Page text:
Mr. Beaks Interviews Joel And Ethan Coen For A SERIOUS MAN!
Published at: Sept. 30, 2009, 2:46 p.m. CST by mrbeaks
Some might be tempted to view A SERIOUS MAN as an uncommonly personal film for Joel and Ethan Coen. But while they've carefully recreated the suburban Minneapolis of their 1960s youth, and settled on a professor as their protagonist (both of their parents were college educators), the brothers claim that the similarities end there. This is all fiction. Not a true story. Like, um, FARGO.
There's always a great deal of gamesmanship to the Coens' storytelling, so who knows if they're fibbing? And who cares? Since making their brilliant debut twenty-five years ago with BLOOD SIMPLE, the Coens have kept us enthralled by perpetually keeping us off balance. Sure, you can usually tell within the first few minutes of any of their films that you've strayed into the Coen-verse, but good luck trying to guess where they're headed. Very few directors working today throw as much narrative junk as the Coens; they live for misdirection.
They also enjoy putting their heroes through the ringer, even when they don't necessarily deserve it. Actually, scratch that. Especially when they don't necessarily deserve it. And in A SERIOUS MAN, they hurl a Job-like heap of misfortune at Larry Gopnick (the excellent Michael Stuhlbarg*), a middle-aged physics professor whose biggest cosmic crime appears to be not standing up for himself. When Larry's wife takes up with another man, she suggests that he move out; when his bratty son clamors for better reception on their TV (lest he watch a static-snowy F-TROOP), Larry gets up on the roof and fucks with the antenna; and when a Korean exchange student bribes him for a passing grade, Larry allows himself to be intimidated as if he's the one in the wrong.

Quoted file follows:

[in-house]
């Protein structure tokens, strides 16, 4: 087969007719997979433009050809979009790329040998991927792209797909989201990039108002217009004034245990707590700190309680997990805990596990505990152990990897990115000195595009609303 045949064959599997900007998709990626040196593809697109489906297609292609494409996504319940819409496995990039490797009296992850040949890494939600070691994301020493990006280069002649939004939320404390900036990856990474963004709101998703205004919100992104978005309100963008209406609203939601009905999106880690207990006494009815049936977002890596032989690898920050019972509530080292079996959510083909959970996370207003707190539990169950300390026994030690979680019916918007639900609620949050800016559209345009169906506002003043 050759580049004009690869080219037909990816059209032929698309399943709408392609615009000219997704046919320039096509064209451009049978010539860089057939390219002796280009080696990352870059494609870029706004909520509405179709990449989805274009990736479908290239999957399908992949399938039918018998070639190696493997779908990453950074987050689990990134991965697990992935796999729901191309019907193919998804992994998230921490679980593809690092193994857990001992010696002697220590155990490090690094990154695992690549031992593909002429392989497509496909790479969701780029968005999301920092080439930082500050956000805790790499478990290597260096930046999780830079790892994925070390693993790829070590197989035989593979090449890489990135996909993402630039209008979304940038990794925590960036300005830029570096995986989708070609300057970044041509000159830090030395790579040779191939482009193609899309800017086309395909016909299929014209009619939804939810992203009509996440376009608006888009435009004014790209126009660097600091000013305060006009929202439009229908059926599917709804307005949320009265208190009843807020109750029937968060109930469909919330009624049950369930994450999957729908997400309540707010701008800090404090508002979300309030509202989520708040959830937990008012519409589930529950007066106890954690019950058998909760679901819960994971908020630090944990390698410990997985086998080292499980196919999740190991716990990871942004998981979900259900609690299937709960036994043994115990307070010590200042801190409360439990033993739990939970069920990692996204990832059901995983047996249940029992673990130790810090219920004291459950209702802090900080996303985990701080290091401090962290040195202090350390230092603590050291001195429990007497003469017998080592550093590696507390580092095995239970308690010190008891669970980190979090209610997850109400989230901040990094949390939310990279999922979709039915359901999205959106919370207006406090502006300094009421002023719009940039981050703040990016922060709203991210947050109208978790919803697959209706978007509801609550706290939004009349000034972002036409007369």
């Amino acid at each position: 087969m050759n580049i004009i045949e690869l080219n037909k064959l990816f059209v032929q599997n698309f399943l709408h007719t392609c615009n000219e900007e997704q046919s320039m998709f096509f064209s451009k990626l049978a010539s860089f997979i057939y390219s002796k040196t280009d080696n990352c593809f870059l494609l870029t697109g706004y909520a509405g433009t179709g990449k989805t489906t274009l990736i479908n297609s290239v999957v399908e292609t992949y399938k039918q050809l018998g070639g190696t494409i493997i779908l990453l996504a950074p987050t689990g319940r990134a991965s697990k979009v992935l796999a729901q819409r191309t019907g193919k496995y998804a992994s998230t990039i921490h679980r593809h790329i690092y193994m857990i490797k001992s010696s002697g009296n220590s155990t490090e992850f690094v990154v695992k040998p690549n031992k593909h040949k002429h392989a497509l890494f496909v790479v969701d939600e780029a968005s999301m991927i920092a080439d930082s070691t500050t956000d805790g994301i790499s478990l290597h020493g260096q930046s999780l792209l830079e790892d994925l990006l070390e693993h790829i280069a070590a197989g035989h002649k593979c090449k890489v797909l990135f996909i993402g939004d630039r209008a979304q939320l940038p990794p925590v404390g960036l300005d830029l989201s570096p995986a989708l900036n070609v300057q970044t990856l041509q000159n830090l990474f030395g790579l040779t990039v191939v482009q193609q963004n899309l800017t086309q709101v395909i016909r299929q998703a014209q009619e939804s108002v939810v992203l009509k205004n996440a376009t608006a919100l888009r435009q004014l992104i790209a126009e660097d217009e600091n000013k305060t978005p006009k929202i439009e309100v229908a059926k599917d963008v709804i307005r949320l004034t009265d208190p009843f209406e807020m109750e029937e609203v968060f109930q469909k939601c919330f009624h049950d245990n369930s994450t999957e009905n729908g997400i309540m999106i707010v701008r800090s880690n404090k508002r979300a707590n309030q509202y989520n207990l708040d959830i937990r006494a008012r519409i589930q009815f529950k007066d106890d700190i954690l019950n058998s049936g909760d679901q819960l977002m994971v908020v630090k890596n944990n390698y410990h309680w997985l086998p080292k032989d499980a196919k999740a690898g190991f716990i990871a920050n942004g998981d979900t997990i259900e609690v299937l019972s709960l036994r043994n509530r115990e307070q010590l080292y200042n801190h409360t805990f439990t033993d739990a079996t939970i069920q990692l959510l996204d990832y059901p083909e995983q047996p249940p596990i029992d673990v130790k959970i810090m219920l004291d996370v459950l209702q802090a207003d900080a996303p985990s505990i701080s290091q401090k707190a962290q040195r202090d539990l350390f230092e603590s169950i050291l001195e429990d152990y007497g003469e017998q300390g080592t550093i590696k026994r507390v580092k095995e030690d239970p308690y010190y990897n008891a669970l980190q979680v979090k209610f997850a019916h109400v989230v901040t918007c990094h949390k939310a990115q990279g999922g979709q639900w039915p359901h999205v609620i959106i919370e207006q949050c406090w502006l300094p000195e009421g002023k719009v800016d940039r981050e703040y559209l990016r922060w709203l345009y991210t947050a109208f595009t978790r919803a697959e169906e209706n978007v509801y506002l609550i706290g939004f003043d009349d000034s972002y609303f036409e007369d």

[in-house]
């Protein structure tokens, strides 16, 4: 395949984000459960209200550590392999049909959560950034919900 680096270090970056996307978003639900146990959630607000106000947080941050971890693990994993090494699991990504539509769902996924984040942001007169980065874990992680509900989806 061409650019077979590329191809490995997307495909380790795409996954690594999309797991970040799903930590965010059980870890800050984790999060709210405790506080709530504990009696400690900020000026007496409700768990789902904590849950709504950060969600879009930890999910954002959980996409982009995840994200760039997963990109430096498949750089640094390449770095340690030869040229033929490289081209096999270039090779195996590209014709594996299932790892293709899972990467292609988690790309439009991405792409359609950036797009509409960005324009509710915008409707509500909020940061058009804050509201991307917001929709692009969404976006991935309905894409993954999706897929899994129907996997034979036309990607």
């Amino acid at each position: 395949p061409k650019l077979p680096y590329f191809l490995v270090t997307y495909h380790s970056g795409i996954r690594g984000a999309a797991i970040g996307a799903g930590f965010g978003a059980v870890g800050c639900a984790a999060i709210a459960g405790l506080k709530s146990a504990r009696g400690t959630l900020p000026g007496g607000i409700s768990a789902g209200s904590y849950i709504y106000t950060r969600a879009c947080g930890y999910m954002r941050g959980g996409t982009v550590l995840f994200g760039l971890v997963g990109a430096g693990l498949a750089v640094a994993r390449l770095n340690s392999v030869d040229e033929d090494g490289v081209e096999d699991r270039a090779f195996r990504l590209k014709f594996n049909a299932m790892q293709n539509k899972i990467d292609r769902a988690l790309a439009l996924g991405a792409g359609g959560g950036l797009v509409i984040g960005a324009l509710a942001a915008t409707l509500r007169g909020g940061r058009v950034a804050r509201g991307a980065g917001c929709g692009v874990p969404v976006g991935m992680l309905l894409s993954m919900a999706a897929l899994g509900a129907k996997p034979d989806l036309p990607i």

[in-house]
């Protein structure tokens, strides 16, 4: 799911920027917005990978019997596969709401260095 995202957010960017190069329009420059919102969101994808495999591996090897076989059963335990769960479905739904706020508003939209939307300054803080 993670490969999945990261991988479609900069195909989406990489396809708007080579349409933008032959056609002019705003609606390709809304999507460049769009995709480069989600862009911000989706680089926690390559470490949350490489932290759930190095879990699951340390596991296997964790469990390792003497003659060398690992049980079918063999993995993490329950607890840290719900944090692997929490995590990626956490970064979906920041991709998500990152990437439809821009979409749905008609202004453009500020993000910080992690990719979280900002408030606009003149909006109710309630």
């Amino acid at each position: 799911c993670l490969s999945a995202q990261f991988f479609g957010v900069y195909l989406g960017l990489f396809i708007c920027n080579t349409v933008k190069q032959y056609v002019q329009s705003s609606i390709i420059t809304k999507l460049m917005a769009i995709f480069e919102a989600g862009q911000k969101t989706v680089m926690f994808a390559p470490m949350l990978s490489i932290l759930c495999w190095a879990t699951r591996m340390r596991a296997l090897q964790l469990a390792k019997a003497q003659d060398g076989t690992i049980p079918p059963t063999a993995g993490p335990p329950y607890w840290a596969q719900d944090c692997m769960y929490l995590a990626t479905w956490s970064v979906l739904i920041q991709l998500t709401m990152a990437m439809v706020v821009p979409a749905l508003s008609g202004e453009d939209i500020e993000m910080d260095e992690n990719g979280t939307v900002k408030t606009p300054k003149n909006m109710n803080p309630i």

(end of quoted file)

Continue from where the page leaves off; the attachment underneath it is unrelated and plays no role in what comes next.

And since this is a Coen brothers movie, Larry's plight is mostly played for laughs.
Why do the Coens enjoy torturing their protagonists so? This is one of several questions I asked the Coens last week when I briefly chatted with them over the phone. Knowing that the brothers specialize in terse answers, I tried to draw them out by about process and filmmaking technique - and while they didn't exactly open up like we were old friends, I think they at least enjoyed talking about aspect ratio. They were also amused by the idea of Zhang Yimou remaking BLOOD SIMPLE.
Hope you enjoy.
Mr. Beaks: Would you guys do me a favor and say your names?
Ethan Coen: This is Ethan.
Joel Coen: This is Joel.
Ethan: But don't worry about attributing whichever to whomever. [Beaks note: I am 99% sure that every quote has been accurately attributed.]
Beaks: I've read that this recent string of films was derived from a period of writing you did about four years ago. You wrote NO COUNTRY FOR OLD MEN, BURN AFTER READING and A SERIOUS MAN all at the same time. Is that how it usually works? Do you guys get to a point where it's time to write a new batch of scripts?
Ethan: That was kind of unusual. Sometimes we'll work on a couple at the same time or overlap. The whole process is ill-defined and a little sloppy, but writing three at the same time is unusual even for our standards. We were hired to write [NO COUNTRY FOR OLD MEN].
Joel: We were working on two of them, and then Scott Rudin came to us with [NO COUNTRY]. He had come to us with the book earlier and asked us to do it. It all kind of got done in the same general period.
Beaks: How quickly did you bang them out?